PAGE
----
What would be the effect of not receiving this treatment
Make your case here, eg trauma and dysphoria every day, bladder infections due to not using public toilets, long term depression and suicidality, etc.
You have one paragraph, around 30 – 60 words max
This patient has the additional current/past medical conditions
Estimated full cost of all components of treatment (GST exclusive) in NZD (estimate required on provider letterhead)
eg ”Costs will be defined accurately when application is accepted”
It is not usually possible to receive quotes on letterhead unless a consultation has taken place, but as this is overseas it’s not often possible. Figures for vaginoplasty surgery are around $30,000NZD in Thailand
The Ministry of Health resource pages
Top 10 Frequently Asked Questions
Q: How many people are currently on the waiting list?
A: Over 80, which means around a 40 year waiting time once on the waiting list.
Q: Why only 80 in the whole country?
A: One major reason is that it is very hard to find information about how to get on the list. Another reason is that many medical professionals have been reluctant to put people on the list, due to the anticipated length of the waiting time. Many trans people also do not see a point in applying to get put on the list, because of the waiting time.
Q: How many patients receive care (surgery) via the list each year?
A: The funding is allocated separately for transmasculine and transfeminine people, with the government funding three male-to-female surgeries and one female-to-male every two years. Hence the 40 year wait.
Q: Why are so few people able to access this essential healthcare?
A: It’s about funding allocation. One aspect is that the number of patients on the waiting list is used to measure the need, which in turn influences how much funding is allocated. Historically it has been exceptionally difficult to find information or get onto the waiting list, so the waiting list does not reflect the need.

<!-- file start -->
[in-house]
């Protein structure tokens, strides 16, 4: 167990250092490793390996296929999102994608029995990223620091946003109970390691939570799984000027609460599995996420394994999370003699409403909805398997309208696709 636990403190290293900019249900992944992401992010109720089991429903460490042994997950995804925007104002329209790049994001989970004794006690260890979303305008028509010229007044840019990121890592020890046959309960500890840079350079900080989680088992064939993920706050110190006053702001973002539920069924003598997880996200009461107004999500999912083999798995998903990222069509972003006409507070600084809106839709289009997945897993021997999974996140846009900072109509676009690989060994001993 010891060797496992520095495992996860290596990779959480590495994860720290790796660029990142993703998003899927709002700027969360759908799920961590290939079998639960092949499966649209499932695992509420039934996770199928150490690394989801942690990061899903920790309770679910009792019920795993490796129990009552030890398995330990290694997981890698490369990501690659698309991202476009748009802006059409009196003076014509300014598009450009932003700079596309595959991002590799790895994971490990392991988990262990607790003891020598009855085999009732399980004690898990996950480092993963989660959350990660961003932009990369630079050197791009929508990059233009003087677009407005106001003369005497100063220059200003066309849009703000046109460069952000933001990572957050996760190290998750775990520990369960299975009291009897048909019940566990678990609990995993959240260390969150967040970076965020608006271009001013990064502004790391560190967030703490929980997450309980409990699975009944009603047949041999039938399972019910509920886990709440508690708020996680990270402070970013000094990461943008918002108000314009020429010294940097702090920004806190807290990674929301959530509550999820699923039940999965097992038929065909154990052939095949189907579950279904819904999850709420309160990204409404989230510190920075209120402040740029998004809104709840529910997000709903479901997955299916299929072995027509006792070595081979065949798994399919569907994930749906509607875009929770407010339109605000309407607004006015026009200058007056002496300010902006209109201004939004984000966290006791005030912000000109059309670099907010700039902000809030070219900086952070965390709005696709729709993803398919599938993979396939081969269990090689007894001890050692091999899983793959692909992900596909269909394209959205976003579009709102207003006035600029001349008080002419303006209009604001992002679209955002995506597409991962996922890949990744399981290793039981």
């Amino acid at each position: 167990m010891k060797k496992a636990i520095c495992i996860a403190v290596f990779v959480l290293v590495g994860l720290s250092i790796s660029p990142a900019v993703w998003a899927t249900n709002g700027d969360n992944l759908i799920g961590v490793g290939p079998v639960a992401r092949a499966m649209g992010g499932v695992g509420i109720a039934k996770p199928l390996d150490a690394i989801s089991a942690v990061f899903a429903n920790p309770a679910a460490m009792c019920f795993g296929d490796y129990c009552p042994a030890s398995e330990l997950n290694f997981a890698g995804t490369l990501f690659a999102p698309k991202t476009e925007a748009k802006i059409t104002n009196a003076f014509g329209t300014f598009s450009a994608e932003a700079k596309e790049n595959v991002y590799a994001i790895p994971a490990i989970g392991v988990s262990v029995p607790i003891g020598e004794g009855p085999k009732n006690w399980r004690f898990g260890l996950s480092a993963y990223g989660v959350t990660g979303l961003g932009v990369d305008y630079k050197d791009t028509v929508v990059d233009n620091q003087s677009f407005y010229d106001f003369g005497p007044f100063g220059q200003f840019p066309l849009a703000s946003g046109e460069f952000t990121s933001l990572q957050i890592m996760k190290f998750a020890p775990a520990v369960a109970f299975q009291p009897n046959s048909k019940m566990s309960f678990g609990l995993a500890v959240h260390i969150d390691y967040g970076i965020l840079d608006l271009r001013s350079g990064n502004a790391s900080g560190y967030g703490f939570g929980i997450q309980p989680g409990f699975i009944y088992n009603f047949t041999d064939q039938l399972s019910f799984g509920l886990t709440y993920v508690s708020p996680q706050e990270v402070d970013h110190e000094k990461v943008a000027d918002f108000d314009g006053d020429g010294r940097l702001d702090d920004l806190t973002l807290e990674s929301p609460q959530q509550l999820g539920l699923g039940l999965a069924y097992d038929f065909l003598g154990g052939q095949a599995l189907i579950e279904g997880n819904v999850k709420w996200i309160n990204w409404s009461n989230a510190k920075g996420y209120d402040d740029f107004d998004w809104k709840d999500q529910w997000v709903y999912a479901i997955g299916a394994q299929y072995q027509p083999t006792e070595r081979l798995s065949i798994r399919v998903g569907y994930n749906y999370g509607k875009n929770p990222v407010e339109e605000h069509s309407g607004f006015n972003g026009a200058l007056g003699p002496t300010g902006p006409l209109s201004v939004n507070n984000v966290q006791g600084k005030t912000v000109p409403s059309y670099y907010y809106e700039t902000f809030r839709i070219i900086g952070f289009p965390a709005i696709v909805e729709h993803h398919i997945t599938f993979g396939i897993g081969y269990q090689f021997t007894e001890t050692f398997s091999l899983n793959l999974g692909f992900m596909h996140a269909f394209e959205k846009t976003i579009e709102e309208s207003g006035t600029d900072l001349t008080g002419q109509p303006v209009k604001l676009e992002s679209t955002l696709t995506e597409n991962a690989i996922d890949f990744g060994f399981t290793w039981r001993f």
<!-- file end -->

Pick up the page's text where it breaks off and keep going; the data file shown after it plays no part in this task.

Q: Are there surgeons in New Zealand who perform GRS?
A: There has been one surgeon performing bottom surgeries for trans women in New Zealand, however he retired in recent years and was unable, despite ongoing effort, to find somone to replace him.
There are have been, and continue to be, no surgeons in Aotearoa who perform GRS for trans men.
Currently no GRS is being performed in New Zealand
Q: Where have trans men been getting GRS?
A: They have been sent overseas
Q: Why have trans women not been sent overseas?
A: Legally, sending patients overseas on public funding is not allowed if the surgery could, in theory, be performed in New Zealand
Q: Now that no surgeries are available in Aotearoa, will trans women be able to go overseas and choose their surgeon too?
A: We hope so. The Ministry of Health is anticipating that state funded surgeries will begin in 2016 – 2017. Whether this will be in Aotearoa or overseas remains to be seen.
Q: If surgery in New Zealand cost $150,000 but surgery in Thailand costs $30,000 does that mean 5 x the number of surgeries will be carried out each year?
A: We certainly hope so, and are advocating for this.
Q: How can I help to change this situation?
A: If every trans person who wants or needs surgery was able to go on the High Cost Treatment Pool waiting list, we would have solid numbers to show the need, and request funding be allocated to meet the need.
Gender Minorities Aotearoa encourages all who want surgery to research their options, talk with surgeons, and apply to be put on the waiting list for High Cost Treatment Pool funding.
There are resources regarding surgery types and lists of approved surgeons here.
You can also write letters to newspapers, write opinion pieces and send them to online news publishers, talk with friends and whanau, write or talk to your local MP, and you can probably think of even more. For information on how to write great letters to editors and send effective submissions to parliament, check out our advocacy guide here.
Together, we will create the future.
© Gender Minorities Aotearoa 2016